But I feel incredibly honored that Laura sent this my way. So I'll pass this along to a few folks. Since I am very new to blogging (thanks mostly to Laura), I only know of a handfull of blogs, but I'll try to come up with 5....

I just have to send it to Dan, Laura's husband, who is yes, honest. For my own intentions, though, I'd love to get some "dish" on him (pun intended). His blog, "Wooing with Food" has some mighty fine recipes, and maybe this will motivate him to post some more (hint hint).

I love reading about my "cyber friend", Beth, whom I "met" on an on-line quilting group. I started reading her blog when she was living in South Africa for a month. Her photos are incredible!

She has a link on her blog to another blog site I've been enjoying also: 365 Days of Free Motion Quilting Filler Designs, by Leah Day. She is a young quilter who is incredibly talented. I can't wait to try some of her design ideas, once I get my sewing machine going again.

And talk about honest... My old high school friend, Robin, whom I discovered recently on Face book (or did she discover me?), has a blog too, "Do You Know What Causes That". It's been fun catching up with her after many many years. She's a Pregnancy Childbirth Educator, author, and mom x 8 (or 9 if you count her husband... I always count mine ;-)).

Laura also has a link on her blog, to this blog, that I really enjoy, "Eat, Think, Drink" It has some incredible recipes, as well as (honest) restaurant critiques, mostly in the Portland, OR area.

Whew! Now the easy part.... 4 more honest things about me:

2. I know how to play the piano. But I have extreme stage fright. Being as the piano is a solo instrument, it isn't exactly the best fit, but at one time I was quite good at it. In fact I was the only non-music major (at the time) to be personally selected by the head of the music department at my college to be a student of hers. She was incredible, and said I had a gift that MUST be shared with others, but all I know is that I literally got physically ill and couldn't keep food down for a week or more before all of my recitals. I LOVE music, but HATE performing, even for members of my own family!

3. I know a lot about Tourette Syndrome, because I have a son with this neurological "disorder". This has consumed my life at times, in fact the additional anxiety "disorder" that sometimes consumes him, has also, consumed our entire family in ways that I wouldn't wish on my worst enemy. It has taught us much though, not only about TS and other neurological "differences", but how to find help, how to put things into perspective, how to be humble and sympathetic, not judge others, and how to help others with similar neurological differences, such as ADHD or OCD, simply by accepting them.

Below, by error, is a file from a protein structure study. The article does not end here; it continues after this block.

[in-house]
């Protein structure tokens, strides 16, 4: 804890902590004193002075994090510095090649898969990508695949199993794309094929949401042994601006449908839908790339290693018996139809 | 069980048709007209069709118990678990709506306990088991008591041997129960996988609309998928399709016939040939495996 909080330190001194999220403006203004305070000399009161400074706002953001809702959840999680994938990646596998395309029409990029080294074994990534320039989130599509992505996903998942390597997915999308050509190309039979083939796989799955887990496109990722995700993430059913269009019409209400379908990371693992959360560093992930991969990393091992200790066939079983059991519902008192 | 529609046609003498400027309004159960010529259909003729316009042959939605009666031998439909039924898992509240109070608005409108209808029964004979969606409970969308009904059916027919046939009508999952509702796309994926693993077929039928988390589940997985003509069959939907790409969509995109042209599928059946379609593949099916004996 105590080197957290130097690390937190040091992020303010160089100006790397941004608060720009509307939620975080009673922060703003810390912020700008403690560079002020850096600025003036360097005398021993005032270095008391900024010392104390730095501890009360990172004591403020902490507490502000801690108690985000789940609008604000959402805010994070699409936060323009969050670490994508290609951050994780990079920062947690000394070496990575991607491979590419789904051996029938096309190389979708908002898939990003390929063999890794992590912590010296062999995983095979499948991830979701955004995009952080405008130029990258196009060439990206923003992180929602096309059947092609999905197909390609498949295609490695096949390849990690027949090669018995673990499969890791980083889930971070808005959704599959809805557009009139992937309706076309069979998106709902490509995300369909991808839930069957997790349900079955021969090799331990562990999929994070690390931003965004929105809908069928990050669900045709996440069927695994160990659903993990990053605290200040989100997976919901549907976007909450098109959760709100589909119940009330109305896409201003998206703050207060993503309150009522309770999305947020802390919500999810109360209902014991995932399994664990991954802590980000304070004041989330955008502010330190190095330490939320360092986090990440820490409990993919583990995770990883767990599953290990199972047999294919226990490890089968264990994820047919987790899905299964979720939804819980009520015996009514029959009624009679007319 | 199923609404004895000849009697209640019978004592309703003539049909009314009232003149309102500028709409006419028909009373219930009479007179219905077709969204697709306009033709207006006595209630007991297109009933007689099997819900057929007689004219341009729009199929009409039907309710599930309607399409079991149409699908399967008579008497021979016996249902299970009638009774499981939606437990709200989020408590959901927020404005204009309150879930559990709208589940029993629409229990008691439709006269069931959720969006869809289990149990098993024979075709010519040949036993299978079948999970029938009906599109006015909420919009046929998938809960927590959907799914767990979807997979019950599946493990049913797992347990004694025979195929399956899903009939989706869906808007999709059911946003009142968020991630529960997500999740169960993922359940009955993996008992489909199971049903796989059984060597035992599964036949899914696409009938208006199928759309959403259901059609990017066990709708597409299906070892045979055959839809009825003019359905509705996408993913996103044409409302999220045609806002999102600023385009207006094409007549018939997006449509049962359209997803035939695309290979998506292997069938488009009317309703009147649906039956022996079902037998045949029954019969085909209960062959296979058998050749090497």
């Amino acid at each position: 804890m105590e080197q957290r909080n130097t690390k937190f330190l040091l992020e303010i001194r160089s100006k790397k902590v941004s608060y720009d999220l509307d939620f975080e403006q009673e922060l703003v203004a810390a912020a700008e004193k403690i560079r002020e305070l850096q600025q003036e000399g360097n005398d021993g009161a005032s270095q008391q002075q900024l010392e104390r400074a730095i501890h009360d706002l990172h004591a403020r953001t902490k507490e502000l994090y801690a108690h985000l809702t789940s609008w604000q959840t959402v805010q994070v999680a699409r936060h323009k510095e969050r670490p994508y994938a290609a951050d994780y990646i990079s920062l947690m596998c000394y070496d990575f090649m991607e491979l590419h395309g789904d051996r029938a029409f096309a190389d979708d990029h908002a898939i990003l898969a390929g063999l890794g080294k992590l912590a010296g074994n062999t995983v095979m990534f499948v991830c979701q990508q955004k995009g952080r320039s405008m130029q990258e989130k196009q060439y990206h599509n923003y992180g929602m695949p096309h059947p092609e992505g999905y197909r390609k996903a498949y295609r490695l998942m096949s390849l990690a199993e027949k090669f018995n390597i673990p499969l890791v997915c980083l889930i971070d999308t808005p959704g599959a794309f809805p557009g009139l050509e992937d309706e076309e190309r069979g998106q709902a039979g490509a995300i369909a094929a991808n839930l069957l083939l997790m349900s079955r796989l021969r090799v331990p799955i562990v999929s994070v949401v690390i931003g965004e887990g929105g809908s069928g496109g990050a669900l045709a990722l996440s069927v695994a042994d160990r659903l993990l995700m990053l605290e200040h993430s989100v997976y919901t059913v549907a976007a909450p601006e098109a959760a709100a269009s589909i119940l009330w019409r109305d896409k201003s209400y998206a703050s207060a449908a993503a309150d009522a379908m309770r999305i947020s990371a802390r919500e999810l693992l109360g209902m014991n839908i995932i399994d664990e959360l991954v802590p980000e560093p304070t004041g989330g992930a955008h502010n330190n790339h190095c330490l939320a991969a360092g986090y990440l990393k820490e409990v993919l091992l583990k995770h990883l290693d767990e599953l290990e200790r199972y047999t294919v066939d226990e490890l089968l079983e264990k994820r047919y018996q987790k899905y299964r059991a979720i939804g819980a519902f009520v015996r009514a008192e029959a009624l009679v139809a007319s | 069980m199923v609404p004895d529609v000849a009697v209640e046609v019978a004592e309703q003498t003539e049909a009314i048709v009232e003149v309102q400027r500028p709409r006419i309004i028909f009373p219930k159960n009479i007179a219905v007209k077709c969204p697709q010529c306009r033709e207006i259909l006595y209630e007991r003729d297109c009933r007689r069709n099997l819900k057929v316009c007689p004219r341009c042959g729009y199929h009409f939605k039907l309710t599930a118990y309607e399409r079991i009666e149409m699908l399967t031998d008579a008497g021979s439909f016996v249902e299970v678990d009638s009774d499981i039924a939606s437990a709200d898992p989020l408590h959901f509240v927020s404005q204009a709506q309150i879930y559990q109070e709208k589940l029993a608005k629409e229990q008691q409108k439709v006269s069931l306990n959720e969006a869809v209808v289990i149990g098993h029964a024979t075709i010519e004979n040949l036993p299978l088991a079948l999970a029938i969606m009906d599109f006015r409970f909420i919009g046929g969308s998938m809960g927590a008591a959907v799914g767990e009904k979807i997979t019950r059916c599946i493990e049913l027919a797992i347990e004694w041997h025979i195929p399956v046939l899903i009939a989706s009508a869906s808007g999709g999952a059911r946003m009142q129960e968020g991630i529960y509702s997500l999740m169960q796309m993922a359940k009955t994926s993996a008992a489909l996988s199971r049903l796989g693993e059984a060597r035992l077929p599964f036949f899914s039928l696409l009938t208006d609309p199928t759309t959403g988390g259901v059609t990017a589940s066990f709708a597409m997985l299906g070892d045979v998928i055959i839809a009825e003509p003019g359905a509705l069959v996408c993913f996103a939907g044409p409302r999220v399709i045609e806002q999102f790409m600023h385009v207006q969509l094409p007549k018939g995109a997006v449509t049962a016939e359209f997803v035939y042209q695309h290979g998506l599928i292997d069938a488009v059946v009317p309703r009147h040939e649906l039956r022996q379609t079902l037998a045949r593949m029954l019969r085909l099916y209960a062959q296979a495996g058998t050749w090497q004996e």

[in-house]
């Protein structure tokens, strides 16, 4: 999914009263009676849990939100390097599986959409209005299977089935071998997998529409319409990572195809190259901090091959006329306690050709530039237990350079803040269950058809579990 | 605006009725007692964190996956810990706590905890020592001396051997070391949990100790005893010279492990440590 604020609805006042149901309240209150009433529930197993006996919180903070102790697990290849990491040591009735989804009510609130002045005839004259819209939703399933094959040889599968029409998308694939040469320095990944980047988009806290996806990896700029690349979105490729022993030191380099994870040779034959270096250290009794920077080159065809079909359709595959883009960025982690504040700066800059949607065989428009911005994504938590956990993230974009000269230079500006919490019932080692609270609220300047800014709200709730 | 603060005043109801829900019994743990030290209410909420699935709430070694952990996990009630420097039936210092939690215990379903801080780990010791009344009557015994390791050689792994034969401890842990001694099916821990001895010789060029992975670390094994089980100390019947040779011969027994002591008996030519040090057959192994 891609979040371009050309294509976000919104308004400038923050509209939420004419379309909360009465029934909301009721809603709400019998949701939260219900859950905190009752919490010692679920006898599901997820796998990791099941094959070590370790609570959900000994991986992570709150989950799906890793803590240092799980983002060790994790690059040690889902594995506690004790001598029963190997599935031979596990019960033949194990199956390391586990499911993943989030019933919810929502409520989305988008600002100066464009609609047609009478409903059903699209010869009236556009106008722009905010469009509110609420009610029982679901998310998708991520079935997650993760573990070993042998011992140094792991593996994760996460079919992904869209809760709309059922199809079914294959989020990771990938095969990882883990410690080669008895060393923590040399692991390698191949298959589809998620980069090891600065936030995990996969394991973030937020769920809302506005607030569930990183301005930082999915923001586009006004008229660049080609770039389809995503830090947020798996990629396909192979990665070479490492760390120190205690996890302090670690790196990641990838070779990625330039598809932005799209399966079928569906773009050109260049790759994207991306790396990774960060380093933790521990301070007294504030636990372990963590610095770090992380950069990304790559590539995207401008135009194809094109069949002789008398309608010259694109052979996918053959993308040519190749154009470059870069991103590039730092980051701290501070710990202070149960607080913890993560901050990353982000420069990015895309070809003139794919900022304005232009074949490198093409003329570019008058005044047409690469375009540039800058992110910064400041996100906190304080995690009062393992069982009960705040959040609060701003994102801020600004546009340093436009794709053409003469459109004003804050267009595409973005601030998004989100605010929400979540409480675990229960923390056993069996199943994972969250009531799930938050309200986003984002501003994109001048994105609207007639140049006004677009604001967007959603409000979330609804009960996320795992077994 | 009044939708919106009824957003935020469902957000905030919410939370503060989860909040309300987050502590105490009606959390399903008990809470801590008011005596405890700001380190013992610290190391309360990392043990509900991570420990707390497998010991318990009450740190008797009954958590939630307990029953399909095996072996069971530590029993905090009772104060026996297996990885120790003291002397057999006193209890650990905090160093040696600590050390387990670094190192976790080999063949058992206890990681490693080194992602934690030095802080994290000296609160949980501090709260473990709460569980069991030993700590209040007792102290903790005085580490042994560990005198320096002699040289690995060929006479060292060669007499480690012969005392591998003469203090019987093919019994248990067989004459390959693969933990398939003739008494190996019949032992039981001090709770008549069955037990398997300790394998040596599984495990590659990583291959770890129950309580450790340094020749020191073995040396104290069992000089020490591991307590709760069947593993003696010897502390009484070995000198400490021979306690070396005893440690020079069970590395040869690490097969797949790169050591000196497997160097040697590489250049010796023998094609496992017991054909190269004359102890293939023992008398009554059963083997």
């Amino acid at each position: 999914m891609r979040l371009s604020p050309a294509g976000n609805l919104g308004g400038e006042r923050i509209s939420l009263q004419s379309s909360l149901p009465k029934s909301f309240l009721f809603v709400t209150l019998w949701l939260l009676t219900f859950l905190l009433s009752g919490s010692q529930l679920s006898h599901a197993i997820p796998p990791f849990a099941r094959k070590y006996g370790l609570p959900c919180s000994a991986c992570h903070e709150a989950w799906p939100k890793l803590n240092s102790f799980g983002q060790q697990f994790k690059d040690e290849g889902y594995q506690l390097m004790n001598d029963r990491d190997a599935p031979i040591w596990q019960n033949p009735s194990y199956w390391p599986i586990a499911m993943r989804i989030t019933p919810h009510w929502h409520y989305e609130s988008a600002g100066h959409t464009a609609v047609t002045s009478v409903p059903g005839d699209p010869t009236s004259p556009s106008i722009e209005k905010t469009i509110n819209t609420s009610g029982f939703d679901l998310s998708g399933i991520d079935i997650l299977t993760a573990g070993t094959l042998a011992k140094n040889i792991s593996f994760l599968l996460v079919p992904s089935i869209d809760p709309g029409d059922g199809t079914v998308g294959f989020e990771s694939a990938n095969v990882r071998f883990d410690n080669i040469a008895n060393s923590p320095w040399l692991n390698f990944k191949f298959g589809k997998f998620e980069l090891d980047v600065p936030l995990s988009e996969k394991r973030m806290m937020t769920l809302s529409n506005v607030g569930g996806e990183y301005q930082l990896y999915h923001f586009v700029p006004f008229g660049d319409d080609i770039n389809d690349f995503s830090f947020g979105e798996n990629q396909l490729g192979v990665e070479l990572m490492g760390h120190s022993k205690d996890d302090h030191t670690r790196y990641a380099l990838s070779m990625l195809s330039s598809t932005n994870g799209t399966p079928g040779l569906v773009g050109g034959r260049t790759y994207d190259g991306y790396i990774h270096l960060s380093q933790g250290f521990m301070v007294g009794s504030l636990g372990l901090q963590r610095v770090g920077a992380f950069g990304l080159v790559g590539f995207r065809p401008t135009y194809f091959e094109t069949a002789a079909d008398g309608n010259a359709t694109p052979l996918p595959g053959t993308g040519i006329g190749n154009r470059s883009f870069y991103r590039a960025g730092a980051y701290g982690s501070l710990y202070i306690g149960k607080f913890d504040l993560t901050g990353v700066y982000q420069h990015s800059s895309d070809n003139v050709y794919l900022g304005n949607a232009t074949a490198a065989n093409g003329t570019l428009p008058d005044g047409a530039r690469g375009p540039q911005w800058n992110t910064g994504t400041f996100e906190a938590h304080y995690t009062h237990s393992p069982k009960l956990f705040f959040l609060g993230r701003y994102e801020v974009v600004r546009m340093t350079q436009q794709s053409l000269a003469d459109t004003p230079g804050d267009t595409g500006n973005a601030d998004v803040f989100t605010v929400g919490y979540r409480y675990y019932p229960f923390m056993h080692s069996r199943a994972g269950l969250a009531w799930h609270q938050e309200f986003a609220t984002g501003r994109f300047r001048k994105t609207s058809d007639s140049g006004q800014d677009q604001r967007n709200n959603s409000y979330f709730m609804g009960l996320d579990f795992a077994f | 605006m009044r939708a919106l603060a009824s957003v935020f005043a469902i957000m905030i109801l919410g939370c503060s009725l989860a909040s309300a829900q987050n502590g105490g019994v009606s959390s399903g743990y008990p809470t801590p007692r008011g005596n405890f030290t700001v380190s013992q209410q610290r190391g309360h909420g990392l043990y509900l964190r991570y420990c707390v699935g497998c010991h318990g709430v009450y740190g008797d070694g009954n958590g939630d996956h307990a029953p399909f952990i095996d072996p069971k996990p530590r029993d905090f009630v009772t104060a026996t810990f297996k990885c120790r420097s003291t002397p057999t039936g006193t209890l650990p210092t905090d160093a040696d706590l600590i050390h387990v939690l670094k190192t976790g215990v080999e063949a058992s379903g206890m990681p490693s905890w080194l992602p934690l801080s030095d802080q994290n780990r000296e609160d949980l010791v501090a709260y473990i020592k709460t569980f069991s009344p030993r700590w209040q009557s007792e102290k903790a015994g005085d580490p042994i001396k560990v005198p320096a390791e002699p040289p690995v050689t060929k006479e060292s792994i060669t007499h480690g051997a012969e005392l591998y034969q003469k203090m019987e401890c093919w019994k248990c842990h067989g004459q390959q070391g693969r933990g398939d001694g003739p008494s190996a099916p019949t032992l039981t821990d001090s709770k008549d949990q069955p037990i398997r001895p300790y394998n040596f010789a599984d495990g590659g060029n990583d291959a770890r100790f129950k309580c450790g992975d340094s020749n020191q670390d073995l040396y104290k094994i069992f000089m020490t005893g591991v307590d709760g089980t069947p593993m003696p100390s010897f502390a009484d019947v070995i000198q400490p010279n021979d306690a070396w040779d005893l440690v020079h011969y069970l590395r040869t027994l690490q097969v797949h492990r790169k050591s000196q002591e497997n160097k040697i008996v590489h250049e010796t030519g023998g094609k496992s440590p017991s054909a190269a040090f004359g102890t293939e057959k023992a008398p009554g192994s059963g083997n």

4. I can't smell. Yep, it's true. You probably won't ever find me blogging about food, because I have never been able to differentiate tarragon from parsley, or pumpkin from acorn squash, or tuna sushi from salmon sushi. Luckily, my taste buds still work, and for me, cooking is still a pleasure because I love to create things that nourish my family and friends. I'm a good cook, but I'm not too adventurous, and textures are a really big thing for me. And those 4 (or is it 5 now?) "tastes" really define what I like. I like things REALLY bitter (IPA, coffee, tea, dark chocolate), sour (I eat whole lemons by themselves), salty (I even put salt on watermelon), and sweet (especially "fatty" sweet... can you say ice cream?). I also like things spicy hot because I can taste it, and feel it (cayenne, wasabi). I must admit though, that at times (like when I worked in a hospital) my lack of smell has been an asset. I also will never judge a person by their BO or bad breath (or, ahem, flatulence). I'm sometimes shocked when I find out by word of mouth about these folks "characteristics", because I have never experienced someone's personal "smell".

5. Many of you know this, but I have a twin brother, and for the record, I have never felt things he feels, had any ESP, or any other "twin" experiences, other than having had the same friends, teachers, experiences (birthdays, learning to drive, going to various school functions, college, etc..)at the same time. And probably my biggest pet peeve is when people ask us if we're identical, AFTER I tell them he's my BROTHER. It is kind of neat being a twin though!

Whew! I never knew getting an award could be so difficult! LOL! Thanks again to Laura.